EXTENDED SERVICE: Grafton Ghosts' 50th anniversary coordinator Joe Kinnane.
EXTENDED SERVICE: Grafton Ghosts' 50th anniversary coordinator Joe Kinnane. Adam Hourigan

JOE'S HONOUR: Life member recognised for years of service

RUGBY LEAGUE: His striking ponytail has been a symbolic sight on the sidelines at Frank McGuren Field for more than three decades, and now Joe Kinnane has been rewarded for his dedication to league.

The former Grafton Ghosts president, who began his tenure at the proud club in 1972, was recognised by Country Rugby League with a 2019 CRL Service Pin. The pins are awarded to individuals who have given extended service to rugby league at a volunteer level in recognition for their outstanding contributions.

Kinnane, who began his love affair with rugby league as a player at the Junee Devils more than 60 years ago, was awarded his service pin by CRL chief executive officer Terry Quinn at a dinner last week.

Over his almost 50-year tenure with the Ghosts, Kinnane held multiple positions in the club executive, but spent his greatest days as first-grade manager for three different Clayton Cup-winning outfits.

But the feeling of receiving the long-awaited recognition for his service rivalled that of winning CRL's greatest prize.

"I was very proud to receive it, I have been (with the Ghosts) for a long, long time,” he said. "I appreciated the fact that they recognised that I have been there for a long time, but it is not why I did it. I love the game, and I love the club.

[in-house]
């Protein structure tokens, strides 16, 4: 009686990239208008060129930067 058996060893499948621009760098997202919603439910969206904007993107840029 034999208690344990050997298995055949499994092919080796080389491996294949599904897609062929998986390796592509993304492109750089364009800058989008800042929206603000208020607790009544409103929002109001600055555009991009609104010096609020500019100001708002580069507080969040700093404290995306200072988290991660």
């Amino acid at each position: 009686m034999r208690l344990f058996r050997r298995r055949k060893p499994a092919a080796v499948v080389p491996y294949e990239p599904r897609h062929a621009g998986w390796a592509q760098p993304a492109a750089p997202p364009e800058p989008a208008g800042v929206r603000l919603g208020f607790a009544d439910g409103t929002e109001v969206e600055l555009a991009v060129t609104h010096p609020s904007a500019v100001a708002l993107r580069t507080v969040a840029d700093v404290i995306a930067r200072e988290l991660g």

"I have seen the highest of highs and the lowest of lows in my time with the Ghosts. But I would not change any of it.”

TOP TRIO: Brian Rix, Joe Kinnane  and Roy Ferraro receive their service pins for their contribution to Country Rugby League.
TOP TRIO: Brian Rix, Joe Kinnane and Roy Ferraro receive their service pins for their contribution to Country Rugby League. Ursula Bentley@Captured Aus

While there were times that were harder to stick out with the club, Kinnane said he was always supported by the people closest to him, most notably his wife Cheryl Kinnane OAM.

A major contributor to sport in the Clarence Valley in her own right through hockey, Cheryl never let her husband give up on his passion.

"I have to thank her, and my two boys, for sticking with me through it all,” he said.

Kinnane was not the only Clarence Valley rugby league identity to receive a service pin, with GDSC CEO Garry Williams also recognised for his service to the sport.

Williams sat on the executive of the South Grafton Rebels for more than a decade, before taking the reins as treasurer for Group 1/NRRRL in 1995, a position he held until taking a step back from the sport last season.

Williams, through his work with the GDSC, has also been a proud supporter of the Grafton Ghosts for a number of years and Kinnane said it was a good feeling to receive the award alongside a "good friend”.

"I can remember the days he was on the board at the Rebels and I was with the Ghosts,” Kinnane said. "When it came to on the field we probably didn't see eye to eye, but off it we were always friends.”

"He has always been a good bloke, and when he was with the NRRRL he always had an open door if I needed help. As a sponsor he was always easy to deal with. He definitely deserves this recognition.”